By summer, some analysts said, you could be paying $4 for a gallon of gas, almost as high as the record set in the summer of 2008. A price that high could cripple the still-fragile recovery, as millions of Americans might decide to spend their just-renewed payroll tax cut on gas instead of a new clothes dryer or TV set.
We're always over-sensitive to the price of gasoline," said Chris Kuehl, a Kansas City-based economist and business forecaster. "It just provokes consumers into total depression if the price goes up. It's just psychological."
The average price for a gallon of regular gas in the Midwest was $3.41 last week, up 32 cents from a year ago and $1.59 more than the day Obama became president. The price of a barrel of crude hit $105 Monday in some overseas markets, the highest in the last nine months, largely because of Iran's decision to curtail oil supplies as a response to sanctions imposed to pressure the country into abandoning its nuclear ambitions.
In Los Angeles, the price of regular unleaded already is $4.93 a gallon and premium $5.09 at some gas stations, and the escalating fuel costs are expected to ripple throughout the economy, affecting everything from groceries to air fares.
While economists, energy analysts, and consumers kept a close eye on rising fuel prices, politicians are paying attention, too.
Obama's approval ratings have steadily climbed since the debt-ceiling debacle last year, reaching 47 percent last week according to the Gallup poll, the highest they've been since June 2011.
But gasoline sticker shock could change that trend, many Republicans believe. House Speaker John Boehner reportedly has urged GOP House members to make gas prices an issue on the campaign trail this fall.
Republican presidential candidates Rick Santorum, Mitt Romney, and Newt Gingrich also have moved gas prices to prominent positions in their stump speeches. Gingrich in particular has made fuel prices a campaign theme, launching a Facebook petition drive aimed at $2.50 a gallon gas, while bitterly criticizing the administration at every campaign stop.
"Stop bowing. Start drilling," the Gingrich website proclaims.
Santorum also has made the price of gas an issue. "This president systematically is doing everything he can to raise the price of energy in this country," he said over the weekend.
Robert Dewhirst, a political science professor at Northwest Missouri State University, said the attacks are predictable. Gasoline prices are among the most important issues for any presidential candidate, he said, because they become a campaign commercial every time the tank is filled.
"It's up close and personal," Dewhirst said. "It's something everyone can figure out when they go the pump: How angry can you get. And we have a history of taking that out on the president."
Sensing that reality, many Republicans have concentrated their criticism on the White House's energy record, especially its opposition to a new oil pipeline from Canada known as Keystone XL.
"Higher gas prices are a direct hit on the bottom line of every American household and will further slow the economic recovery," said U.S. Rep. Kevin Yoder, a Kansas Republican and House freshman.
But they've also said higher prices should prompt more drilling in the Gulf of Mexico and the Arctic National Wildlife Preserve in Alaska.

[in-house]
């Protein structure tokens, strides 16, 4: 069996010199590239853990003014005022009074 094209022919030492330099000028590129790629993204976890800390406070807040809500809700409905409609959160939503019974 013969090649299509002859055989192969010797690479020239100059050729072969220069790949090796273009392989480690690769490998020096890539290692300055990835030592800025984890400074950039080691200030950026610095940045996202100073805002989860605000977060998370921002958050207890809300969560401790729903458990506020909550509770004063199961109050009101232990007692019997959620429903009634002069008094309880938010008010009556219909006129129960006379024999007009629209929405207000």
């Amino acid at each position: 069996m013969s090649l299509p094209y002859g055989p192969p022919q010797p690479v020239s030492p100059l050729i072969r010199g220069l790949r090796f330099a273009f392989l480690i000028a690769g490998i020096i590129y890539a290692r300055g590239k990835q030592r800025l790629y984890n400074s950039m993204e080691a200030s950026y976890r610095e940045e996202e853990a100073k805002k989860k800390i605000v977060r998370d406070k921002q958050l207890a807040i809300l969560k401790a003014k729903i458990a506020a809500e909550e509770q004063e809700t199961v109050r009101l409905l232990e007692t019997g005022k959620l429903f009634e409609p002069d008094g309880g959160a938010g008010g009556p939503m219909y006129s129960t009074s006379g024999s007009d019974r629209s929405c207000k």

"Republicans believe that we should use our own natural resources and create thousands of good-paying American jobs," U.S. Rep. Sam Graves, a Missouri Republican, said in an email. "The president is going to have a hard time convincing Americans paying $4 or $5 a gallon for gas that his plan makes sense."
The administration is doing its best to push back.
"There's no silver bullet in dealing with global oil prices," White House spokesman Jay Carney said a week ago. "That's why (Obama) pursues an 'all of the above' agenda when it comes to reducing our dependence on foreign oil, increasing domestic production of oil and gas, increasing our investments in clean energy."
Democrats also may take another crack at ending some tax preferences for oil companies, which they pursued last year as gas prices crept up. And they'll argue for focusing on alternatives to fossil fuels.
"(Sen. Claire McCaskill) believes there must be a focus on reforms that get alternatives out to the energy market faster, rather than near-sighted proposals that prolong our addiction to oil," according to a statement on the Missouri Democrat's website.
But McCaskill -- sensing a potential issue in her tough re-election campaign -- also has generally supported the Keystone pipeline in recent public statements.
There is another potential short-term answer to higher gas prices: Releasing oil from the Strategic Petroleum Reserve. That action, combined with a lowering of tensions with Iran, could help stabilize prices, Kuehl said, potentially reducing the political and economic damage from high fuel prices.
"If he did something with the reserve now, that would have an impact on world markets and would be considered appropriate," he said. "Dumping the reserve now would be seen as countering what the Iranians are doing."
There also is a chance gas prices will come down on their own. A still-weak economy will reduce demand, some experts said, while the oil supply remains relatively high. Any major developments in the Middle East could, of course, change that outlook.
Congress and the White House may also discuss a temporary reduction in the federal gasoline tax of 18.4 cents per gallon. In 2008, when the average price hit $4.05 a gallon, presidential candidates John McCain and Hillary Rodham Clinton called for a temporary halt on the federal levy.
A key opponent of the idea? Then-candidate Barack Obama, who called a gas tax holiday a "gimmick."
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